He is a basketball vagabond, playing at three different high schools, at the NCAA Division I level two times, in the junior college ranks and currently at Division II Bowie State.
Finally, at the age of 24, Gil Goodrich has found his niche.
Order and commitment now rule the Linthicum native, who is a serious contender for the national scoring title and a fan favorite wherever he appears in the predominantly African-American Central Intercollegiate Athletic Association. The white point guard has immense skills, a flashy style and the ability to find open teammates whenever he is double- and triple-teamed, which is almost always.
This self-professed gym rat can flat-out play the game.
After a 25-game regular season - he sat out the finale against a weak Columbia Union team to rest for the league tournament that begins today in Charlotte, N.C. - the Bulldogs' point guard is averaging 26.0 points and 7.3 assists, is second in Division II in scoring and pacing the CIAA in feeds. He is shooting 40 percent from three-point range, 44 percent overall.
Last week, Goodrich was named Player of the Year in the CIAA, a rare honor for someone who spent just one season in the league.
"The fans like the way he plays. It's not about race," said Bowie coach Luke D'Alessio, whose sixth-seeded Bulldogs meet No. 11 Shaw at 7 p.m. "It's very interesting because he's so good and can make so many different shots, floaters, pull-ups, deep three-pointers, and the passes he's making thrill people. They compare him to Steve Nash."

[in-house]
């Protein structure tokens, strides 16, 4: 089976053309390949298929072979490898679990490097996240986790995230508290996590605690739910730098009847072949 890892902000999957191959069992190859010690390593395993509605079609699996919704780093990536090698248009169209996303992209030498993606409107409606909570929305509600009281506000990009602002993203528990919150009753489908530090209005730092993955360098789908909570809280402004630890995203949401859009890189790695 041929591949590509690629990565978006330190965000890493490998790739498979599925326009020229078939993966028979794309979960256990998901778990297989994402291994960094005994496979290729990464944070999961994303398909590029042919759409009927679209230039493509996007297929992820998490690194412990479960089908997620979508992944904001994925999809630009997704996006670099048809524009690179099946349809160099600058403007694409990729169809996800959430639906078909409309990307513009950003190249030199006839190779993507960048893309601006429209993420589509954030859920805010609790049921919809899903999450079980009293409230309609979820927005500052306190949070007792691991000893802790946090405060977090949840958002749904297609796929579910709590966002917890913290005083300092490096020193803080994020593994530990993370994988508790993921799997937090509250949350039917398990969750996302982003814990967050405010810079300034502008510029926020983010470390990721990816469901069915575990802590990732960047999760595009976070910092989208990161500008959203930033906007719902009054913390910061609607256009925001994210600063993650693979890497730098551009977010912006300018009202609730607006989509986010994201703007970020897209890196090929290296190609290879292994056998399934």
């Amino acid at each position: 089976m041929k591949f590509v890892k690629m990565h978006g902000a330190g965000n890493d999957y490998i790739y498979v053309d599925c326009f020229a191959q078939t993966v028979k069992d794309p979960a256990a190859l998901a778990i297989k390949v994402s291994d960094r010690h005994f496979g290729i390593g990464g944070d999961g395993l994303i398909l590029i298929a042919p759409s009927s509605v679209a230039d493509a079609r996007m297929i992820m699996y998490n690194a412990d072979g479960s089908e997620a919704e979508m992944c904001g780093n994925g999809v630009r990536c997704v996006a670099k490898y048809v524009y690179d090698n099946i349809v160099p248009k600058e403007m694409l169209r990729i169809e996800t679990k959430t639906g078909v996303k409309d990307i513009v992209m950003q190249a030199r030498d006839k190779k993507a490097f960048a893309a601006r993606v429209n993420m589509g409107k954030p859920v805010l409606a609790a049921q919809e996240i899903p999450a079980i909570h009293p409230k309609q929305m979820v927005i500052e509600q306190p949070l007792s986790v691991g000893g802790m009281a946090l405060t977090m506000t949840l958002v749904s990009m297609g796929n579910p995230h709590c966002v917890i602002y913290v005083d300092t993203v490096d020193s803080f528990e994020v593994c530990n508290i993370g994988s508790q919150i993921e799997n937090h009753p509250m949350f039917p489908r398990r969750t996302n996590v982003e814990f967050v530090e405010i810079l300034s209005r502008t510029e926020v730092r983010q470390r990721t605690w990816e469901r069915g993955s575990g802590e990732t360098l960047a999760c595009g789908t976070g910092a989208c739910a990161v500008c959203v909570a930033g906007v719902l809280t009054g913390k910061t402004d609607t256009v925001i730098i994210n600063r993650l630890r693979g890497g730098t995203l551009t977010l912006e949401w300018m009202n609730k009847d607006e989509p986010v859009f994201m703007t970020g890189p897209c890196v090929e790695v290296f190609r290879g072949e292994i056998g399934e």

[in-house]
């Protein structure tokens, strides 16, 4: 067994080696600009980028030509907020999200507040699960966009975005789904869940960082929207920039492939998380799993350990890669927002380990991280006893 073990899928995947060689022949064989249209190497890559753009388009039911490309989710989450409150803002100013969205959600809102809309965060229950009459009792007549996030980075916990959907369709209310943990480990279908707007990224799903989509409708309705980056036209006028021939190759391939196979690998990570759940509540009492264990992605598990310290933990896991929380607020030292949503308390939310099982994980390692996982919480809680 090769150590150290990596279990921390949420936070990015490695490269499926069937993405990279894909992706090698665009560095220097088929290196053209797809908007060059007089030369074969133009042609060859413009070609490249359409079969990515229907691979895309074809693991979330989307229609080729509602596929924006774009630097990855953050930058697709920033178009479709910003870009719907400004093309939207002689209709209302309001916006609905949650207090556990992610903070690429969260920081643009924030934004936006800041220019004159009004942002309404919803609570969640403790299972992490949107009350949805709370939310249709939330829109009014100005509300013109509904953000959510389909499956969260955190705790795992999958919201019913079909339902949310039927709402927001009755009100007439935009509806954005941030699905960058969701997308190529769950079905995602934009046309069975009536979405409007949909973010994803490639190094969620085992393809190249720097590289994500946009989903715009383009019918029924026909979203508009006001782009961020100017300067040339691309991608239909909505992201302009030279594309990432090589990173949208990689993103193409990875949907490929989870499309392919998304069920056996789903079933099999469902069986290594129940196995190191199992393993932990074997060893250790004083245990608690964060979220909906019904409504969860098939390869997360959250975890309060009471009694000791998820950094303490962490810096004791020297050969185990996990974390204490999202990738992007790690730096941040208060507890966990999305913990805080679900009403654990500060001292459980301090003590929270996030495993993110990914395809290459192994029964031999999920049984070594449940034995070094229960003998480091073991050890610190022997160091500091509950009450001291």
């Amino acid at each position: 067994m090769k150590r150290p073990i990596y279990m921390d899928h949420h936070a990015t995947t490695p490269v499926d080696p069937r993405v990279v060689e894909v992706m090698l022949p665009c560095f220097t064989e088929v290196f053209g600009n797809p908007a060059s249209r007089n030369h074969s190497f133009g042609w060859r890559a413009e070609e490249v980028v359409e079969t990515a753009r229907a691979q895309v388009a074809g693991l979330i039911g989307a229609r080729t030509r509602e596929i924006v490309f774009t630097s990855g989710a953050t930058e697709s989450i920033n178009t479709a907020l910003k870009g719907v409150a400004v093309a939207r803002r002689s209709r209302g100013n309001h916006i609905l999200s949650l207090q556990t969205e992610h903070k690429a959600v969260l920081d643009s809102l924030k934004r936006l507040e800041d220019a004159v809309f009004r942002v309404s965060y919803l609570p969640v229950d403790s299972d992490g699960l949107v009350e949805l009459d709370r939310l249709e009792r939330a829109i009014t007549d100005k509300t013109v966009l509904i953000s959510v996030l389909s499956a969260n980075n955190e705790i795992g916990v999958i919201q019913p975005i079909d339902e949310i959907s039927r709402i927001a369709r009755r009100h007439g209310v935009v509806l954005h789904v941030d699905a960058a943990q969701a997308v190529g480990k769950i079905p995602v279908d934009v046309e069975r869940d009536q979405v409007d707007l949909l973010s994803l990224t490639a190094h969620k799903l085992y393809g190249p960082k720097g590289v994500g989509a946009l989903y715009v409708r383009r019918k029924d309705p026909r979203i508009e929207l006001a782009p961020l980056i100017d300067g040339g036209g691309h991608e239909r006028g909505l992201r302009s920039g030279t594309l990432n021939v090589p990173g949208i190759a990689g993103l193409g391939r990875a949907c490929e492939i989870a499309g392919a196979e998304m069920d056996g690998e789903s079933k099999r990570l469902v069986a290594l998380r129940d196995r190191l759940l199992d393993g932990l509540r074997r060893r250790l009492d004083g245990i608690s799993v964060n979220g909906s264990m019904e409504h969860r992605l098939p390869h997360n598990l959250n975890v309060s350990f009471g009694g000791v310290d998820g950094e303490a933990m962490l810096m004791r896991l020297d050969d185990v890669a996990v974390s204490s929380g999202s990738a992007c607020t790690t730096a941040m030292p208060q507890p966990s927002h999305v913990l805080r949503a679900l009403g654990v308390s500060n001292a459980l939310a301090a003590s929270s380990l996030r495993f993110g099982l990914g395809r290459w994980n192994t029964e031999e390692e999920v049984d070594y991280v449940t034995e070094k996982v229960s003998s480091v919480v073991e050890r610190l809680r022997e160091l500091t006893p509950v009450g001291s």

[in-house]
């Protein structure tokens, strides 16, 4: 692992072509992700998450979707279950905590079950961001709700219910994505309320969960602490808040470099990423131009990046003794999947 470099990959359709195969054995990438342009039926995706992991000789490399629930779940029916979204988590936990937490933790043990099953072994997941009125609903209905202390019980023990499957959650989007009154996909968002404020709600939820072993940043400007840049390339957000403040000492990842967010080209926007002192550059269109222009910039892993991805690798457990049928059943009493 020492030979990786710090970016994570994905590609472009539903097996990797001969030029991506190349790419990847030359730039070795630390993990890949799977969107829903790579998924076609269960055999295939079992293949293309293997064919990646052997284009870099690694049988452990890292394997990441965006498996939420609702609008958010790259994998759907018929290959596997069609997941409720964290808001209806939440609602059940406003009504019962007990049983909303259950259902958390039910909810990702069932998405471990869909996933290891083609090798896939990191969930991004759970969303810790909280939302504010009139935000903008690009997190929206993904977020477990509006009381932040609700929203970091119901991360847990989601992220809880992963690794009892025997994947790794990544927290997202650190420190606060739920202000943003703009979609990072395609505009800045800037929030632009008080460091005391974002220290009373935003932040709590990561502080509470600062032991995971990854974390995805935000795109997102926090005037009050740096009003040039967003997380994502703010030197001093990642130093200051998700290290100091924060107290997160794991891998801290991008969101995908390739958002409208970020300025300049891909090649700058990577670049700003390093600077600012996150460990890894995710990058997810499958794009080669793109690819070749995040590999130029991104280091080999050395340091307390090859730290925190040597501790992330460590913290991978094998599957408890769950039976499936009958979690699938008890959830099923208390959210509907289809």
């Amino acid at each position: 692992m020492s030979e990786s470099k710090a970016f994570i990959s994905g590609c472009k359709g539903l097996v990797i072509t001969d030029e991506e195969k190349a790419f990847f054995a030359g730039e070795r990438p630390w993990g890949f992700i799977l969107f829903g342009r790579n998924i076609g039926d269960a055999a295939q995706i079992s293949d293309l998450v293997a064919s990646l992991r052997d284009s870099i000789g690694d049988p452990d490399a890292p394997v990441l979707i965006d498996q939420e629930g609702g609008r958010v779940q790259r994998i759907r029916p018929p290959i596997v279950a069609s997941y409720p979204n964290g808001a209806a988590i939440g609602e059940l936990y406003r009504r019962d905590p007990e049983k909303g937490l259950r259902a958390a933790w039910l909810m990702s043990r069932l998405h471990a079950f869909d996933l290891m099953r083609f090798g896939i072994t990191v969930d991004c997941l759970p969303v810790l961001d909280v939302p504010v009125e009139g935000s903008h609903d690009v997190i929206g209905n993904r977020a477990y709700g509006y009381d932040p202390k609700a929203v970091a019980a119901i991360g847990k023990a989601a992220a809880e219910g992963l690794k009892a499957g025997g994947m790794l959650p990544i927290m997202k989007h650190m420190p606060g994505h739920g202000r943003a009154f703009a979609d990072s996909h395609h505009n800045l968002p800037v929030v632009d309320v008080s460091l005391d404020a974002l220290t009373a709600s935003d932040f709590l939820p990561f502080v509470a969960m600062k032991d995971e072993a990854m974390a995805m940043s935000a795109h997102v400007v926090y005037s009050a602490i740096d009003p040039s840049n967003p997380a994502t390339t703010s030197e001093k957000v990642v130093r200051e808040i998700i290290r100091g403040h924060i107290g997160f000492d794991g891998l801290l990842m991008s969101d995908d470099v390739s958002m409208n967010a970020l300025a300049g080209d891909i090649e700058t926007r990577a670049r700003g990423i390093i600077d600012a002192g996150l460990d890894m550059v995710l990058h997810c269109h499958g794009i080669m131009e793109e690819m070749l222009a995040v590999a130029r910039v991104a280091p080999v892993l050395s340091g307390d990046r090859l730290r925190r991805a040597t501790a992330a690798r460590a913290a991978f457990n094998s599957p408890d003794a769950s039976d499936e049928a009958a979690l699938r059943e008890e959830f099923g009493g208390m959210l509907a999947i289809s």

"It's been a pleasure to play with him so far," added teammate Tyronne Beale, a senior from Silver Spring and the other half of Bowie's big 1-2 punch (21.6 points, 8.3 rebounds). "I'm having a better season just because he's here."
Success on the court has come much more easily than success in school for Goodrich, who played at Cardinal Gibbons, Towson Catholic and Newport Prep in Kensington on the high school level and Howard, Panola (Texas) Junior College and Lamar collegiately before sitting out two years, then enrolling at Bowie.
He averaged 12.9 points and 7.6 assists as Panola advanced to its regional final and was the starting point guard for coach Billy Tubbs at Lamar, averaging 12.9 points and 4.6 assists. But he had always been more interested in basketball and socializing than in academics.
"Billy Tubbs and me bumped heads a little bit," Goodrich said. "I was big into night life and not really focusing. I let everything come before my grades and wasn't getting the job done in the classroom. Now I'm focused with a lot of tunnel vision."
D'Alessio, who tried to recruit Goodrich when he left Howard after one season, said Goodrich "changed the direction of his life when his grandfather [Charlie Morehead] died. He understands and has the situation [schoolwork] in hand now."
"I was real close to him," Goodrich said of his grandfather. "He didn't approve of the partying and staying out. I never wanted him to be looking down and have me disappointing him."